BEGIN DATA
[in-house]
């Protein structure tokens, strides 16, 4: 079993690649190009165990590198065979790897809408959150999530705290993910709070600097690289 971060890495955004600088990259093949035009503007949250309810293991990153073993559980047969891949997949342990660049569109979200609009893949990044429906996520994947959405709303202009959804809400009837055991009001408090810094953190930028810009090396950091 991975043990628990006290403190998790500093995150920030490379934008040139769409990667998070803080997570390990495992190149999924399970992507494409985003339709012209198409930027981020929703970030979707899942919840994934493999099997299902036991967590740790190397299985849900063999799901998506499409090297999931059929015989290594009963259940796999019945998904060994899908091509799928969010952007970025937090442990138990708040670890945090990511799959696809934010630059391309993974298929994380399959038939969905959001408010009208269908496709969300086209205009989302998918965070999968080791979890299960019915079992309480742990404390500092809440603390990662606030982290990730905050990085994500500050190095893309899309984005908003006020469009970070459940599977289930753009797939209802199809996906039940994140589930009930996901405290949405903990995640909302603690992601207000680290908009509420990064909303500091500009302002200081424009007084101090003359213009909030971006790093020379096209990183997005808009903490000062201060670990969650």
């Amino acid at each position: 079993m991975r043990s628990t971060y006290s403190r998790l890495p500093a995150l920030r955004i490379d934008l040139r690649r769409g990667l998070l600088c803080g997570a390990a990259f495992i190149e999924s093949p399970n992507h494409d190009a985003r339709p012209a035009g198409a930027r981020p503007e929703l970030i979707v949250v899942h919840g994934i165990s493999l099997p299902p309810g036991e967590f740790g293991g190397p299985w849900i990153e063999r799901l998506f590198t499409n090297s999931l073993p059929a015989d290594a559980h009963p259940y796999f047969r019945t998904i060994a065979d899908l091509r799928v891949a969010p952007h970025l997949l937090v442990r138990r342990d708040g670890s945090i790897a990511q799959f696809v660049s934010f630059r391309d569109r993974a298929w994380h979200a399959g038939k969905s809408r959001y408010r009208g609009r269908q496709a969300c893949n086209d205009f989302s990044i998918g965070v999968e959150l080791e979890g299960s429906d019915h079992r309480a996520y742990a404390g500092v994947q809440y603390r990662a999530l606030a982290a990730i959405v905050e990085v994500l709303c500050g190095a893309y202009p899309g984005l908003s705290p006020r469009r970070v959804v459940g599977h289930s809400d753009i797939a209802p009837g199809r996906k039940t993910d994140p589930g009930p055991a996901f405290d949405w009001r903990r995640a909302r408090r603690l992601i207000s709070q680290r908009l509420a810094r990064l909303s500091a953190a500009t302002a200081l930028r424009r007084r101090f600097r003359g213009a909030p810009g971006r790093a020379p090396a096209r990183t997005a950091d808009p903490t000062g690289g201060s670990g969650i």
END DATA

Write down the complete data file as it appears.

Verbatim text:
[in-house]
């Protein structure tokens, strides 16, 4: 079993690649190009165990590198065979790897809408959150999530705290993910709070600097690289 971060890495955004600088990259093949035009503007949250309810293991990153073993559980047969891949997949342990660049569109979200609009893949990044429906996520994947959405709303202009959804809400009837055991009001408090810094953190930028810009090396950091 991975043990628990006290403190998790500093995150920030490379934008040139769409990667998070803080997570390990495992190149999924399970992507494409985003339709012209198409930027981020929703970030979707899942919840994934493999099997299902036991967590740790190397299985849900063999799901998506499409090297999931059929015989290594009963259940796999019945998904060994899908091509799928969010952007970025937090442990138990708040670890945090990511799959696809934010630059391309993974298929994380399959038939969905959001408010009208269908496709969300086209205009989302998918965070999968080791979890299960019915079992309480742990404390500092809440603390990662606030982290990730905050990085994500500050190095893309899309984005908003006020469009970070459940599977289930753009797939209802199809996906039940994140589930009930996901405290949405903990995640909302603690992601207000680290908009509420990064909303500091500009302002200081424009007084101090003359213009909030971006790093020379096209990183997005808009903490000062201060670990969650």
């Amino acid at each position: 079993m991975r043990s628990t971060y006290s403190r998790l890495p500093a995150l920030r955004i490379d934008l040139r690649r769409g990667l998070l600088c803080g997570a390990a990259f495992i190149e999924s093949p399970n992507h494409d190009a985003r339709p012209a035009g198409a930027r981020p503007e929703l970030i979707v949250v899942h919840g994934i165990s493999l099997p299902p309810g036991e967590f740790g293991g190397p299985w849900i990153e063999r799901l998506f590198t499409n090297s999931l073993p059929a015989d290594a559980h009963p259940y796999f047969r019945t998904i060994a065979d899908l091509r799928v891949a969010p952007h970025l997949l937090v442990r138990r342990d708040g670890s945090i790897a990511q799959f696809v660049s934010f630059r391309d569109r993974a298929w994380h979200a399959g038939k969905s809408r959001y408010r009208g609009r269908q496709a969300c893949n086209d205009f989302s990044i998918g965070v999968e959150l080791e979890g299960s429906d019915h079992r309480a996520y742990a404390g500092v994947q809440y603390r990662a999530l606030a982290a990730i959405v905050e990085v994500l709303c500050g190095a893309y202009p899309g984005l908003s705290p006020r469009r970070v959804v459940g599977h289930s809400d753009i797939a209802p009837g199809r996906k039940t993910d994140p589930g009930p055991a996901f405290d949405w009001r903990r995640a909302r408090r603690l992601i207000s709070q680290r908009l509420a810094r990064l909303s500091a953190a500009t302002a200081l930028r424009r007084r101090f600097r003359g213009a909030p810009g971006r790093a020379p090396a096209r990183t997005a950091d808009p903490t000062g690289g201060s670990g969650i």